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Gabriela Arroyo and Jose Luis Rojano
Gabriela Arroyo and Jose Luis Rojano

Met: March 1997

Engaged: April 11, 2004

Wedding: July 16, 2005

"I picked her up with a pen,” Jose Luis Rojano says of his fiancée, Gabriela Arroyo. Mr. Rojano, 30, owns his own catering company, Bon Vivant. He met Miss Arroyo, 29, who works in sales at the convention center, in 1997. “We were both working downtown at the Manchester Grand Hyatt,” Mr. Rojano recalls on an early August evening. Mr. Rojano worked in room service. Miss Arroyo was a hostess at Lael’s.

“Every day when she came to sign in at work, she never had anything to write with. I started standing there with a pen.

“The door to Room Service was right next to the place where we signed in,” Miss Arroyo concurred. “Every day as I walked in, he would just appear with a pen in his hand.”

The couple went on their first date to Busalacchi’s about a month after they met. “He was so nervous when he asked me,” Miss Arroyo says with a smile. “He kept saying, ‘You can think about it if you want.’ I didn’t have to think. I said, ‘Yes.’”

After dinner, Mr. Rojano showed Miss Arroyo around the town. “I was born in Mexico City,” he says. “But we moved here when I was six. I consider myself a native San Diegan.”

Miss Arroyo came to San Diego from her hometown of Puerto Vallarta. “I only knew Chula Vista.”

The couple walked around downtown, then ended up at Café Lulu. “We talked until 2:30 in the morning,” Miss Arroyo recalls. “He talked about his family and about his mother. I liked that. I fell in love right away. He was so charming and genuine.”

When it came time to pop the question, Mr. Rojano consulted his friends. “They all said to get a limo and go for a hot-air balloon ride. But I knew that as soon as she saw the limo she would know that something was up.”

Instead, Mr. Rojano spoke to his brother who was studying in Boston. “He had a friend who was an up-and-coming artist,” Mr. Rojano explains. “I sent my brother some pictures of Gabi. I had already gotten the ring. I sent pictures of the ring and the box. My brother gave all the photos to his artist friend.”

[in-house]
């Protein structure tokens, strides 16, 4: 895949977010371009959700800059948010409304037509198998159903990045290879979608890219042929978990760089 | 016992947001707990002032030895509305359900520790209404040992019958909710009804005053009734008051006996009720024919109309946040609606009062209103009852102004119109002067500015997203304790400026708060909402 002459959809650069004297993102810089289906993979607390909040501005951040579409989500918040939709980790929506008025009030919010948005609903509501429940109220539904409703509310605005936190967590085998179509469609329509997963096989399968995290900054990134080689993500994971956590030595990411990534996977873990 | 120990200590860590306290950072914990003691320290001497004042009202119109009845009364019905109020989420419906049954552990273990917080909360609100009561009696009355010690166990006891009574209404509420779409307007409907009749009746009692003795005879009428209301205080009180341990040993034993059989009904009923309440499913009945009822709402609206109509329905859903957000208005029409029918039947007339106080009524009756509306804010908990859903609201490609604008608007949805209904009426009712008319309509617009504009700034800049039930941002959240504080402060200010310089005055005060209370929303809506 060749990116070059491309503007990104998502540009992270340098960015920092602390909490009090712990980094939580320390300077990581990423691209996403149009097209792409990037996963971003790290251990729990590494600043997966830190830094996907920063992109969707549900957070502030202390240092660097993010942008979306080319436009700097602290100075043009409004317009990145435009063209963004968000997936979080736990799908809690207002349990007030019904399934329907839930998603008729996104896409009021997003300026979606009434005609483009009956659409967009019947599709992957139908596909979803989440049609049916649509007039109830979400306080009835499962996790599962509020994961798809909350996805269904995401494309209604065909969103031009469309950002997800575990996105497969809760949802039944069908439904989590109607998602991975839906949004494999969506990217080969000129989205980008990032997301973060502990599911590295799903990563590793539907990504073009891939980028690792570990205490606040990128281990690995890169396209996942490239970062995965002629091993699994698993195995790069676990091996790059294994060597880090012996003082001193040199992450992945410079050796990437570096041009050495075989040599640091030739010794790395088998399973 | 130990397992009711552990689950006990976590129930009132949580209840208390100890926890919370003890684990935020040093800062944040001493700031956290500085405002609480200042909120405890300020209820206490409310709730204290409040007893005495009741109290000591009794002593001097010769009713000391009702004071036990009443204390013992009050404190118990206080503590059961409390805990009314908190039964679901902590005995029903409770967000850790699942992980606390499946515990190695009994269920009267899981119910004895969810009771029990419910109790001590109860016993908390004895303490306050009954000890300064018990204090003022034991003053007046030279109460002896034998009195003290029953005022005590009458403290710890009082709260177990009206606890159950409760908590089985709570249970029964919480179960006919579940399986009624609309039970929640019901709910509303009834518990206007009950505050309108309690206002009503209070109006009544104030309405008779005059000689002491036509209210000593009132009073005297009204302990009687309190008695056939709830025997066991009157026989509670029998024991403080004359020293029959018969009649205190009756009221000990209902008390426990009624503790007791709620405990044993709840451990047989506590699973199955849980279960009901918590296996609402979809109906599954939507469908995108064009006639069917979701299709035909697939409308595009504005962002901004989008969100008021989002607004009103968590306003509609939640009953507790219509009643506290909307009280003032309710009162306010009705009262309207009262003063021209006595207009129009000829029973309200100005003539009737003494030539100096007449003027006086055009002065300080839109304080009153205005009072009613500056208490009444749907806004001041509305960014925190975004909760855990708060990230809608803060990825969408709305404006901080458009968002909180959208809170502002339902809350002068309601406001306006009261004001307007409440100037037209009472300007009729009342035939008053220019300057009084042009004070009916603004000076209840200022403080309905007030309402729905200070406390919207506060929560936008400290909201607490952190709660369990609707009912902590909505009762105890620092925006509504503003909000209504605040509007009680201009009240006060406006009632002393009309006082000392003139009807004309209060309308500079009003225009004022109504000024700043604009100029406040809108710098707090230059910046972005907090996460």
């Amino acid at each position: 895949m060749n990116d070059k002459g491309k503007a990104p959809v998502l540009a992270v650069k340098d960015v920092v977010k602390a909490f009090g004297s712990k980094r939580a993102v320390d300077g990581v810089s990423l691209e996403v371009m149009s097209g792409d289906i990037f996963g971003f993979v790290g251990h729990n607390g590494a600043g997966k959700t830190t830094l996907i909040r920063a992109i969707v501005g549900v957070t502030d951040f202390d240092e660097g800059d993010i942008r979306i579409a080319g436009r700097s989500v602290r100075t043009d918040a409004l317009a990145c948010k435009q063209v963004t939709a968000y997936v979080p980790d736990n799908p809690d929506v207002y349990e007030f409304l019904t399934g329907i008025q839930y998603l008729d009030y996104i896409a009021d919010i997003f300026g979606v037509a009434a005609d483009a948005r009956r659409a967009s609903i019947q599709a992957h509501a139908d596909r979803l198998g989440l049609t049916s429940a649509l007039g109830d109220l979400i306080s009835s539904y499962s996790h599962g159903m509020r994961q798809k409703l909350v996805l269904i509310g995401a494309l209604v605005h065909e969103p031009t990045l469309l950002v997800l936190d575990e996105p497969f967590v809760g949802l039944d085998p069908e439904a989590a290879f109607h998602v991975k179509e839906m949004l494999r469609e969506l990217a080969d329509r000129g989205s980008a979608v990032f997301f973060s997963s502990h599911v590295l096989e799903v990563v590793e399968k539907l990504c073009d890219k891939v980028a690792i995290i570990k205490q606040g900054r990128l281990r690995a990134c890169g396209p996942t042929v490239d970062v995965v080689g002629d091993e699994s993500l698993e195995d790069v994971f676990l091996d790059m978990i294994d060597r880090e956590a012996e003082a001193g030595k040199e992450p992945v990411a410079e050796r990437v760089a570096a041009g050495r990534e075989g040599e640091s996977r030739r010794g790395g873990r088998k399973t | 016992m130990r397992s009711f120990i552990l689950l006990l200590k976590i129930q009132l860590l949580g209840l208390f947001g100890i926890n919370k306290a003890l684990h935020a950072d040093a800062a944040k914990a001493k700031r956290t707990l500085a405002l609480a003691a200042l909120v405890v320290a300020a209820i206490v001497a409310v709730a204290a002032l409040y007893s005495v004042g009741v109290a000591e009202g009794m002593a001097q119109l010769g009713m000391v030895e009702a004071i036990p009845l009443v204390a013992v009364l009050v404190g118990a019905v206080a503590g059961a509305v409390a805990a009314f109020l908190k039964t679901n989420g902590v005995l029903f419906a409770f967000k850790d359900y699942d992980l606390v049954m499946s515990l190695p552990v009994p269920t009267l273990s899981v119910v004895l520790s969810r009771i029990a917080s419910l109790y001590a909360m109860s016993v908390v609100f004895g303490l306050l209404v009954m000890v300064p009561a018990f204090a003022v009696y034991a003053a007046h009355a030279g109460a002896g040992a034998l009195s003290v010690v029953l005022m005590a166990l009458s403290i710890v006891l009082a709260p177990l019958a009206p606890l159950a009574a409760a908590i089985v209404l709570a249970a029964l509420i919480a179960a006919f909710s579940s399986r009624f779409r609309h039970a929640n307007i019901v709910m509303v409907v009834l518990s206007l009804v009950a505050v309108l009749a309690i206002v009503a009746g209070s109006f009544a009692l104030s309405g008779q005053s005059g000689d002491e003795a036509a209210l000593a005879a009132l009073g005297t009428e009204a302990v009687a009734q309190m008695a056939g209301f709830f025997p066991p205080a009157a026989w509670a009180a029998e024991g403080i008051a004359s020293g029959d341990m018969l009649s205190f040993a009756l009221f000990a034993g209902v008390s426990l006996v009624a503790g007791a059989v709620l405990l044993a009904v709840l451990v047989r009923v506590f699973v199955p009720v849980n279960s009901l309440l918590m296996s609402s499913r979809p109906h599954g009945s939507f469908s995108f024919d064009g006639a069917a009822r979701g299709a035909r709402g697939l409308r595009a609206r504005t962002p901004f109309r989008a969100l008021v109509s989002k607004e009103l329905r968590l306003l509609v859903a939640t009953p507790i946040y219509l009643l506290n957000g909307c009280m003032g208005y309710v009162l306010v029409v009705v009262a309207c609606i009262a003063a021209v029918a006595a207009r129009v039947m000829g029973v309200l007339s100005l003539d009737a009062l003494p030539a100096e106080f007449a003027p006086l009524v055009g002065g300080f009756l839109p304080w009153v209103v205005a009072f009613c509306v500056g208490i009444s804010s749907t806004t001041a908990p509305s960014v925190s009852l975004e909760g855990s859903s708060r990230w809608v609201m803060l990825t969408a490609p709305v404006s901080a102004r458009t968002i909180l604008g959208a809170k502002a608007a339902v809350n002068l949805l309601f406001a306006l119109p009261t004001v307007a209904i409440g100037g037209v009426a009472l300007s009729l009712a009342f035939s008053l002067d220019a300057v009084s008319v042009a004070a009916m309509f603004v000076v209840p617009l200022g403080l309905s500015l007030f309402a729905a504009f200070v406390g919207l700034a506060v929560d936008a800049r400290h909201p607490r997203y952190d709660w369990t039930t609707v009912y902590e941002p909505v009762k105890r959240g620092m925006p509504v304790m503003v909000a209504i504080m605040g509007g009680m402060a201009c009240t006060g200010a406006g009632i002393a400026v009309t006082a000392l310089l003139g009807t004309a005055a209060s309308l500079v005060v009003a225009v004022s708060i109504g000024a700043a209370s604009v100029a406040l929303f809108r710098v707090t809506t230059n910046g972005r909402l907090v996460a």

Over a month’s time, the artist painted a portrait of Miss Arroyo sitting at a table. In the corner of the portrait, Mr. Rojano’s hand appeared holding Miss Arroyo’s engagement ring in an open box.

“The artist shipped the painting out to me,” Mr. Rojano continues. “I went to an art gallery in La Jolla right next to George’s at the Cove. The gallery owner was super nice. He hung the portrait and lit it for me.”

Last April, Mr. Rojano told Miss Arroyo, “Let’s go to dinner at George’s.” A friend, Chuy, is one of George’s bartenders. “Every now and then, he’ll call and say, ‘Come have dinner on me.’

“I told Gabi that I had a stomachache just in case I acted weird. I didn’t want her to be suspicious.”

“I was clueless,” Miss Arroyo confirms. “I didn’t even have a hint of what was going on.”

“We got there a little early, so I said, ‘Let’s look in here.’ I took her into the gallery. We walked around for a little bit. Then we turned the corner and saw Gabi’s portrait. We stood there for what seemed like an eternity. Finally, I said, ‘How about that one?’ and I pointed to her picture.”

“At first, I didn’t know what to think,” Miss Arroyo says. “I said, ‘That girl looks like me.’ Then I said, ‘I have a blouse just like that.’ I was concentrating on the woman in the painting. I didn’t even see the hand with the ring.”

Unable to wait any longer, Mr. Rojano dropped to one knee and pro- posed. “He said, ‘Would you do me the honor of being my wife?’ ” Miss Arroyo said yes.